dirty streets where coal dust, soot, smoke, and the poisonous fumes of automobiles choked his nostrils and made him cough. It meant lone¬ some memories. For a long period, Takiss was a lonely boy remember¬ ing his homeland and his Grecian mountains, remembering the long, slow days with the sheep, remembering the games he had played with other boys, remembering the smile and kiss of his old mother, remem¬ bering always. And he was afraid of America, and of that tremendous paradise known as Chicago. He worked doggedly day after day, earning his fifteen dollars a month, catching a cough from sleeping on marble slabs. He worked doggedly, and from his wages he saved a pittance which he deposited in an immigrants’ savings bank. But he looked ahead to the day when he would be famous, with his picture in the Greek newspapers, a pride and an honor to his native Greece and to the great tradition of the great Socrates about whom his relative so frequently boasted. He dreamed of the time when he would become like Americans, talk like them, wear their clothes, ride in automobiles just as they did, walk along the streets with pretty American girls. In time, Takiss learned things. He learned American words, but never how to speak them like an American. He learned that he was considered a dirty Greek greenhorn, and that many Americans would have been just as pleased if he and many of his countrymen had never come to their land. And he learned that American girls laughed sar¬ donically at a young Greek greenhorn. Also, he learned of a place owned by a cousin of his, where for a little money he could go and find American girls who did not laugh at a Greek greenhorn, at least for five or ten minutes. He learned how to buy American clothes on installments, to wear a purple silk shirt, purple socks, and an orange tie. And he learned, also, that in the store he could put some of the money received for sales into his pocket instead of into the cash reg¬ ister. Eventually, the cousin employing him discharged him in anger, branding him a crook, a robber, a traitor. In the heated quarrel, Takiss asked him why, if he wanted honesty, he paid only six dollars a week wages, when he made so much money himself selling bad products and got his picture in the Greek newspapers as a successful pioneer in America. Takiss was employed by other of his countrymen, in fruit stores, soda parlors, at hot-dog stands, and in restaurants. He acquired addi¬ tional American knowledge, and more American words. And some¬ times when he was dressed up, wearing his purple silk shirt with socks

JAMES

T.

FARRELL

5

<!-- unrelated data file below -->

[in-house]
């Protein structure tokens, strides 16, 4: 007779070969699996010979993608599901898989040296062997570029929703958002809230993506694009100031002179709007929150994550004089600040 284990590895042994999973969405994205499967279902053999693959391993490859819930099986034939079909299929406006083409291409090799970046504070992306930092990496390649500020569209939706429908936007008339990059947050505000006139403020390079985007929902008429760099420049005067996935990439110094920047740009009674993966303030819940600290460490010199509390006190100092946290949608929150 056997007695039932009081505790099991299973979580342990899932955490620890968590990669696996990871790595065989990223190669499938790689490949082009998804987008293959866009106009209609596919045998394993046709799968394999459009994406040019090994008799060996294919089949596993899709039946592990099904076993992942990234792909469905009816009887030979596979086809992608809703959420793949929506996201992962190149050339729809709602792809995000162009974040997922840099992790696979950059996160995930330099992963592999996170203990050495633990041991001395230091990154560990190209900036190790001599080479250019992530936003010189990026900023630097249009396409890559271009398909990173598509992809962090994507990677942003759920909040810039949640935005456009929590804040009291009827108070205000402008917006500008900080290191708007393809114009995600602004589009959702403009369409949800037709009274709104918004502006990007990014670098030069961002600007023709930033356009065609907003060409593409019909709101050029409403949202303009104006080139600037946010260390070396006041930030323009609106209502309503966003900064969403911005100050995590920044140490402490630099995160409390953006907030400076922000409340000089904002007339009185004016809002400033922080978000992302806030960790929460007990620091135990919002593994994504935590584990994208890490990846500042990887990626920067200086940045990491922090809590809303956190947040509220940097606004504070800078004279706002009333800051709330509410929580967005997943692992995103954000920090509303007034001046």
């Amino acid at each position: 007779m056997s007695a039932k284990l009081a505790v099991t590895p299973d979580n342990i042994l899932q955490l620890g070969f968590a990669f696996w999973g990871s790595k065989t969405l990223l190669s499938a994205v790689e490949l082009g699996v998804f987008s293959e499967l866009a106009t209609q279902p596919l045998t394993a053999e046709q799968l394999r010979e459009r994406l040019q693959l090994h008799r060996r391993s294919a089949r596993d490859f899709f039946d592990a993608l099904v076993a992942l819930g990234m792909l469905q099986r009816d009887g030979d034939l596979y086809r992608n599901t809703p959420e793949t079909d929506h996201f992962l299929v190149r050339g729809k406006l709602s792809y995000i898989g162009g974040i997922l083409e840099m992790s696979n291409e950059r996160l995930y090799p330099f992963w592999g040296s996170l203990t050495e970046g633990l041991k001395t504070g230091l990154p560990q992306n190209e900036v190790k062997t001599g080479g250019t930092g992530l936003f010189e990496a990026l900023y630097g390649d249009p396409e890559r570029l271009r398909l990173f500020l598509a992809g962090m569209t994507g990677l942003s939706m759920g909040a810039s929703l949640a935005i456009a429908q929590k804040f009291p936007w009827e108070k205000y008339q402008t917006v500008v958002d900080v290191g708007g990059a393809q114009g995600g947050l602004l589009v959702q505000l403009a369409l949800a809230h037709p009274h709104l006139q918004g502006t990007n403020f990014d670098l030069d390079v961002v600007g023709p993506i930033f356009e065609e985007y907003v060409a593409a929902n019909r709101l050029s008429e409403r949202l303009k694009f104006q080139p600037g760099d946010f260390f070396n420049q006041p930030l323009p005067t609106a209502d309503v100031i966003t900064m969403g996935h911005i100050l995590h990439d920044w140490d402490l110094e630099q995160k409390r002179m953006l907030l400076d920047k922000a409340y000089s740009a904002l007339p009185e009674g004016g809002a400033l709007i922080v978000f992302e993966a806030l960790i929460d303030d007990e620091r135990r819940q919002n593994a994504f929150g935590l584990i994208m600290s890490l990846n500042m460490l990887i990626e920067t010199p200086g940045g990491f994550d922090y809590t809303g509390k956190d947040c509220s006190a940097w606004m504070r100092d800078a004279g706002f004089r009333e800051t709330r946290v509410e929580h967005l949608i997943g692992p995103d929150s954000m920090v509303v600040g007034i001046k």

to match, and the orange tie, he would walk in the parks or along Halsted Street, seeing American girls, wishing that he had one of his own, a blonde girl with a beautiful pink-white complexion. Time slid from under Takiss, and he was a young man in his early twenties, with his first citizenship papers. He had worked like a dog, and he was still slaving at the same jobs, performing the same tasks and chores as he had always done since he had come to America. He earned eight dollars a week and was busy twelve hours a day in a candy store. He cleaned and he mopped; he scrubbed; he polished; he washed; he waited on trade. And often when he was alone in the store he pocketed money from the cash register. Every week he deposited money in the bank, and almost nightly he looked in his bank book, proud of his savings, thinking of how he was going to achieve fame in America. But he was never able to save money, because he w^s always quitting or losing jobs and having to use savings to support himself between jobs, as well as to send money to his mother. And he learned another thing ... he learned how to dance like Americans. A Greek-American friend told him of a dancing school called a taxi-dance hall on West Madison Street, and showed him an advertisement from the Greek-American owner. Professor Christopolos, who stated in the ad that anyone could be as graceful as he if they learned dancing from his beautiful girls at only ten cents a dance. He paid a dollar and was given ten tickets and entered the dimly lighted dancing school of Professor Christopolos on the fourth floor of a dingy and decrepit building. Each ticket was good for one dance which lasted from a minute to a minute and a half. Any girl in the place would dance with him, because she received five cents for each dance. Takiss’ tickets were quickly used up, and he bought more. It did not matter if he danced woodenly and clumsily, and the girls acted de¬ lighted to teach him. He went to this taxi-dance hall regularly, spend¬ ing three, four, and five dollars every visit, and once in a while a girl would ask him if he wanted to take her home, and for a few more dollars he could get other favors, too. After he started going to the taxi-dance hall regularly he was able to save less money, and he sent little to his mother. Takiss then spent some of his savings for a suit with bell-bottom trousers. He cultivated a mustache and long side-burns, greased his hair and parted it in the middle with meticulous attention. He began to look like a sheik, and listened to pick up all the words which the American-born sheiks used. He went to public dance halls where there was only an admission fee and longer dances. At these places,